WWDC 2003: G5 2.0 GHz. Promised 3 GHz within a year. Cheers from crowd.
    WWDC 2004: G5 2.5 GHz. Apology from Steve Jobs.
    WWDC 2005: We're switching to Intel.

    There is no way Steve Jobs would have made a public promise that Apple
    would be shipping a 3 GHz CPU within one year unless he had a firm
    reassurance from IBM that they could do it. Embarrasing Steve Jobs is
    the last mistake you'll ever make if you want to do business with Apple.

    --
    Roger Johnstone, Invercargill, New Zealand -> http://roger.geek.nz
     
    Roger Johnstone, Jun 22, 2008
    #6
  7. In <485ceea9$> EMB wrote:
    > Freesias wrote:
    >> On Sat, 21 Jun 2008 18:26:48 +1200, sam wrote:
    >>
    >>>> All Web Applications should be browser agnostic, and should conform
    >>>> to the published W3C standards.
    >>>>
    >>>>
    >>> An intranet isn't the web

    >>
    >> If it uses a web browser, and if the pages are served from a web
    >> server, then the application should conform to all published W3C
    >> standards.

    >
    > Why?


    I came across this blog entry just yesterday:

    Apple's MobileMe drops support for IE 6
    http://www.37signals.com/svn/posts/1072-apples-mobileme-drops-support-
    for-ie-6

    Hardly shocking that Apple wouldn't support an old version of IE, but
    the comments are more interesting.

    ~~~~~~
    Lazlo 10 Jun 08
    On the open web, IE is a ?web browser?. On tens of thousands of
    intranets, IE is a ?web browser? and an application platform.

    With Microsoft?s hearty encouragement, enterprise customers have spent
    billions of dollars developing applications for that platform. Because
    most of these applications were designed during the IE6 era (which
    lasted over five years), and were written for a captive audience that
    was guaranteed to have IE6 , they frequently rely on behaviors specific
    to IE6 . Web-focused developers will sneer at this, but application
    development isn?t web development. If you?re writing Mac applications,
    you don?t ignore all the Mac-specific features and APIs available to you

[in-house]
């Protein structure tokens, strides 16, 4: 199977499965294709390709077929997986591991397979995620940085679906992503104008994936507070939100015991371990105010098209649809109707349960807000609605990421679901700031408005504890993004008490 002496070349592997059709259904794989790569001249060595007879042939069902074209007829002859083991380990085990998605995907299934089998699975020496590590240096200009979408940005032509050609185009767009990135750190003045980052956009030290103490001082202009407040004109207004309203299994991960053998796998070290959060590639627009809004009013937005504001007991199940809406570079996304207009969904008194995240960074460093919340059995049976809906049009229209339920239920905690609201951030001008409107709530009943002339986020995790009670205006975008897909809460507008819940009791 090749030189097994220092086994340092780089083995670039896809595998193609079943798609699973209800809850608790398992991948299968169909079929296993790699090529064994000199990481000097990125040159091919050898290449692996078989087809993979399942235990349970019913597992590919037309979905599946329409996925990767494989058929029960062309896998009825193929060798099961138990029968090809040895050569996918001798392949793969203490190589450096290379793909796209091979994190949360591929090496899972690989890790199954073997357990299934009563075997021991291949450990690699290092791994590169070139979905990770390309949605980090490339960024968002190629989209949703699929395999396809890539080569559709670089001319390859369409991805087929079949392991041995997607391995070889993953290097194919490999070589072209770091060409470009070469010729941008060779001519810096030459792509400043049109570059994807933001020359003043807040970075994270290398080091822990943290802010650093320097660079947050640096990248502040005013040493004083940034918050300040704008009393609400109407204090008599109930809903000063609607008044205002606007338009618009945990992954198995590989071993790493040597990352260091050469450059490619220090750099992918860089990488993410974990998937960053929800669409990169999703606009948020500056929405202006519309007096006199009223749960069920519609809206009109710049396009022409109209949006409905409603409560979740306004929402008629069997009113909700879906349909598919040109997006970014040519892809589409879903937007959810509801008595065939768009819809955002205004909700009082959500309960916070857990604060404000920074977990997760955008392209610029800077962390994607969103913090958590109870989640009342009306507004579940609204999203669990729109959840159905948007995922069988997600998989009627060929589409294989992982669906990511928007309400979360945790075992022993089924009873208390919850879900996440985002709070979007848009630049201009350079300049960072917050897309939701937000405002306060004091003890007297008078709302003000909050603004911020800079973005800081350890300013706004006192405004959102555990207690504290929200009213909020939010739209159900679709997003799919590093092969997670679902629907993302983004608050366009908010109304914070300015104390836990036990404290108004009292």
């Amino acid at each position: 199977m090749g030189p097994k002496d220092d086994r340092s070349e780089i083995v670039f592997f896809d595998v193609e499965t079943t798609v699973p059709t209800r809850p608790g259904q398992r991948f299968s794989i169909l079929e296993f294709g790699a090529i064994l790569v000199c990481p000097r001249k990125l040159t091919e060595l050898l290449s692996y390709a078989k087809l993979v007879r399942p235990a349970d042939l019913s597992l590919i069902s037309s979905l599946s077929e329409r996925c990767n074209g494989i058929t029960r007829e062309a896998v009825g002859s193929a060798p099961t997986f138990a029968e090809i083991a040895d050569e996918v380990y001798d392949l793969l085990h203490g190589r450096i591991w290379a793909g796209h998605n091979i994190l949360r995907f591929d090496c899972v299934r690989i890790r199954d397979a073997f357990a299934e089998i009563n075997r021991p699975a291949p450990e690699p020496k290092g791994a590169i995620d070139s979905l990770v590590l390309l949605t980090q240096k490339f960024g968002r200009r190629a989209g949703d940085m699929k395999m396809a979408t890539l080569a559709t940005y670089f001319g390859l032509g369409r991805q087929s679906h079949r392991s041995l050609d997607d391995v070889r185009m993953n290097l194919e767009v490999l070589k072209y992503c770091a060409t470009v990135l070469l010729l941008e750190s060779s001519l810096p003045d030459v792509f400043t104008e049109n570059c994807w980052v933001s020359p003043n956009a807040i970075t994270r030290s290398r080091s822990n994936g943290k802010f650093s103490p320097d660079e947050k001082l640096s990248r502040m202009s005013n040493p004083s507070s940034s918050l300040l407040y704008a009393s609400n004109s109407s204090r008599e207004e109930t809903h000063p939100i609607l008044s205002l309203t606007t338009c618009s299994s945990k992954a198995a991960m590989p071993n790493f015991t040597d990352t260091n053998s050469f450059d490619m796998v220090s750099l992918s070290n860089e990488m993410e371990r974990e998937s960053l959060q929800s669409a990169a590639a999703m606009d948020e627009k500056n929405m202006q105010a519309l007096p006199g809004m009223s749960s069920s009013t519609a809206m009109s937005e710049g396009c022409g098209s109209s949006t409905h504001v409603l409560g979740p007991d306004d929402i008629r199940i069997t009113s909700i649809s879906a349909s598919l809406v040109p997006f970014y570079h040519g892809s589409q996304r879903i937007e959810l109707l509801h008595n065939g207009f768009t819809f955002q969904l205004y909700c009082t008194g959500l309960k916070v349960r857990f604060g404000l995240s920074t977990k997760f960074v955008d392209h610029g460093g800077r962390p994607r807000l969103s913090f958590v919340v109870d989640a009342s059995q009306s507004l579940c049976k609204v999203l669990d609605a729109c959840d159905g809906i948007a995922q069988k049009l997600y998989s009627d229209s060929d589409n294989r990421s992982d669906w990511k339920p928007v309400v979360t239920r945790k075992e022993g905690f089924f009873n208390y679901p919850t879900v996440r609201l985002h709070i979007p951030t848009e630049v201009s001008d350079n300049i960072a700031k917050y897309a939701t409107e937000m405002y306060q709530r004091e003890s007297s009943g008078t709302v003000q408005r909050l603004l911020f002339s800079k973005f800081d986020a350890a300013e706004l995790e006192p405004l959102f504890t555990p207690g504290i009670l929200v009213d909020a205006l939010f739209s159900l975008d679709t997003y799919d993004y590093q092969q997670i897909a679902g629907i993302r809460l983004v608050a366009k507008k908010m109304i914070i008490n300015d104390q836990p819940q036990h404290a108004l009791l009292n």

on the off chance you might want to do a Windows version someday.

    Along comes IE7 . It can?t peacefully coexist with IE6 so enterprise
    customers have two options: stick with IE6 , or test/fix every app that
    relies on IE to ensure that it works under IE7 . And the latter path
    requires another choice: you either limit the fixes to stuff that works
    in both IE6 and IE7 , or you get to deploy all the application changes
    simultaneously, while deploying IE7 to every single desktop in the
    entire organization at the exact same time. And if anything mission-
    critical breaks as a result, you get to back it all out again. Every
    last application, every last desktop.

    Not a lot of orgs have hundreds of thousands/millions of dollars to burn
    on development and QA just so they can have the exact same business
    functionality on a slightly more up-to-date platform.
    ~~~~~~
    Anonymous Coward 13 Jun 08
    I can?t believe I work for one of the large corporations who are still
    using IE6 (as standard), because some apps are not compatible with IE7 . ?
    The crazy thing is, I can?t believe the software policy is to support a
    particular browser (IE6) rather than web standards themselves.

    When we finally upgrade to IE7 the software policy will be to support
    IE7 . ? The problem will start all over again when IE8 is released ?
    most likely breaking support for some sites written specifically for IE7 .
    ~~~~~~

    --
    Roger Johnstone, Invercargill, New Zealand -> http://roger.geek.nz
     
    Roger Johnstone, Jun 22, 2008
    #7
  8. In <485db468$> sam wrote:
    > Roger Johnstone wrote:
    >> In <1iiwx8q.cx638pqjekv7N%> David Empson wrote:
    >>> sam <> wrote:
    >>>
    >>>> Roger Johnstone wrote: